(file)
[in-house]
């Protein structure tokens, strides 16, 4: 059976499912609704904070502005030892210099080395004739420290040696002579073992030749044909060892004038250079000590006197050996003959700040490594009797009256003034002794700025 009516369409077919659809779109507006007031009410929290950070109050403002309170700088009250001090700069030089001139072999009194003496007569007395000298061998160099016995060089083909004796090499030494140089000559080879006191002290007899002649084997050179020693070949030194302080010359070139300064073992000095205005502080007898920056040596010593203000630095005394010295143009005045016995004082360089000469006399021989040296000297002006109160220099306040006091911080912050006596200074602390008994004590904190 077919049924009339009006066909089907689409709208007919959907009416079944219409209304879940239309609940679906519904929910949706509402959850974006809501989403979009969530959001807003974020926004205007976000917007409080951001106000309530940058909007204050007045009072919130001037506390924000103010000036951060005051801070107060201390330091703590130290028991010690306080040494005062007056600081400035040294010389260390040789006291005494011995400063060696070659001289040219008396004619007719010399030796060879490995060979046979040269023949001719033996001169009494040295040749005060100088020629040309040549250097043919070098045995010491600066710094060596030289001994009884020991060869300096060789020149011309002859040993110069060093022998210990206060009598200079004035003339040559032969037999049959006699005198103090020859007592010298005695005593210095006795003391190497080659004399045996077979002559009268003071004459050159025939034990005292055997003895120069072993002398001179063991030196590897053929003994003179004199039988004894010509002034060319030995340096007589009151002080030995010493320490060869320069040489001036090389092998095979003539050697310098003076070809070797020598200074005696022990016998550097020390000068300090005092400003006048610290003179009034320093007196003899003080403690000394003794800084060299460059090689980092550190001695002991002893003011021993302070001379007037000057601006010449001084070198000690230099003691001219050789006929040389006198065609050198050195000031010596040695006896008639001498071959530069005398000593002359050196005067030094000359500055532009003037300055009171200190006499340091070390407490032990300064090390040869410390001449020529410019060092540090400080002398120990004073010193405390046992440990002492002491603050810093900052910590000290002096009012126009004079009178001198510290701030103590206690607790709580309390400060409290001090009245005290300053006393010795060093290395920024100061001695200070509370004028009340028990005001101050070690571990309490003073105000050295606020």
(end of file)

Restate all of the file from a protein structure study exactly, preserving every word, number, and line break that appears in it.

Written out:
[in-house]
């Protein structure tokens, strides 16, 4: 059976499912609704904070502005030892210099080395004739420290040696002579073992030749044909060892004038250079000590006197050996003959700040490594009797009256003034002794700025 009516369409077919659809779109507006007031009410929290950070109050403002309170700088009250001090700069030089001139072999009194003496007569007395000298061998160099016995060089083909004796090499030494140089000559080879006191002290007899002649084997050179020693070949030194302080010359070139300064073992000095205005502080007898920056040596010593203000630095005394010295143009005045016995004082360089000469006399021989040296000297002006109160220099306040006091911080912050006596200074602390008994004590904190 077919049924009339009006066909089907689409709208007919959907009416079944219409209304879940239309609940679906519904929910949706509402959850974006809501989403979009969530959001807003974020926004205007976000917007409080951001106000309530940058909007204050007045009072919130001037506390924000103010000036951060005051801070107060201390330091703590130290028991010690306080040494005062007056600081400035040294010389260390040789006291005494011995400063060696070659001289040219008396004619007719010399030796060879490995060979046979040269023949001719033996001169009494040295040749005060100088020629040309040549250097043919070098045995010491600066710094060596030289001994009884020991060869300096060789020149011309002859040993110069060093022998210990206060009598200079004035003339040559032969037999049959006699005198103090020859007592010298005695005593210095006795003391190497080659004399045996077979002559009268003071004459050159025939034990005292055997003895120069072993002398001179063991030196590897053929003994003179004199039988004894010509002034060319030995340096007589009151002080030995010493320490060869320069040489001036090389092998095979003539050697310098003076070809070797020598200074005696022990016998550097020390000068300090005092400003006048610290003179009034320093007196003899003080403690000394003794800084060299460059090689980092550190001695002991002893003011021993302070001379007037000057601006010449001084070198000690230099003691001219050789006929040389006198065609050198050195000031010596040695006896008639001498071959530069005398000593002359050196005067030094000359500055532009003037300055009171200190006499340091070390407490032990300064090390040869410390001449020529410019060092540090400080002398120990004073010193405390046992440990002492002491603050810093900052910590000290002096009012126009004079009178001198510290701030103590206690607790709580309390400060409290001090009245005290300053006393010795060093290395920024100061001695200070509370004028009340028990005001101050070690571990309490003073105000050295606020």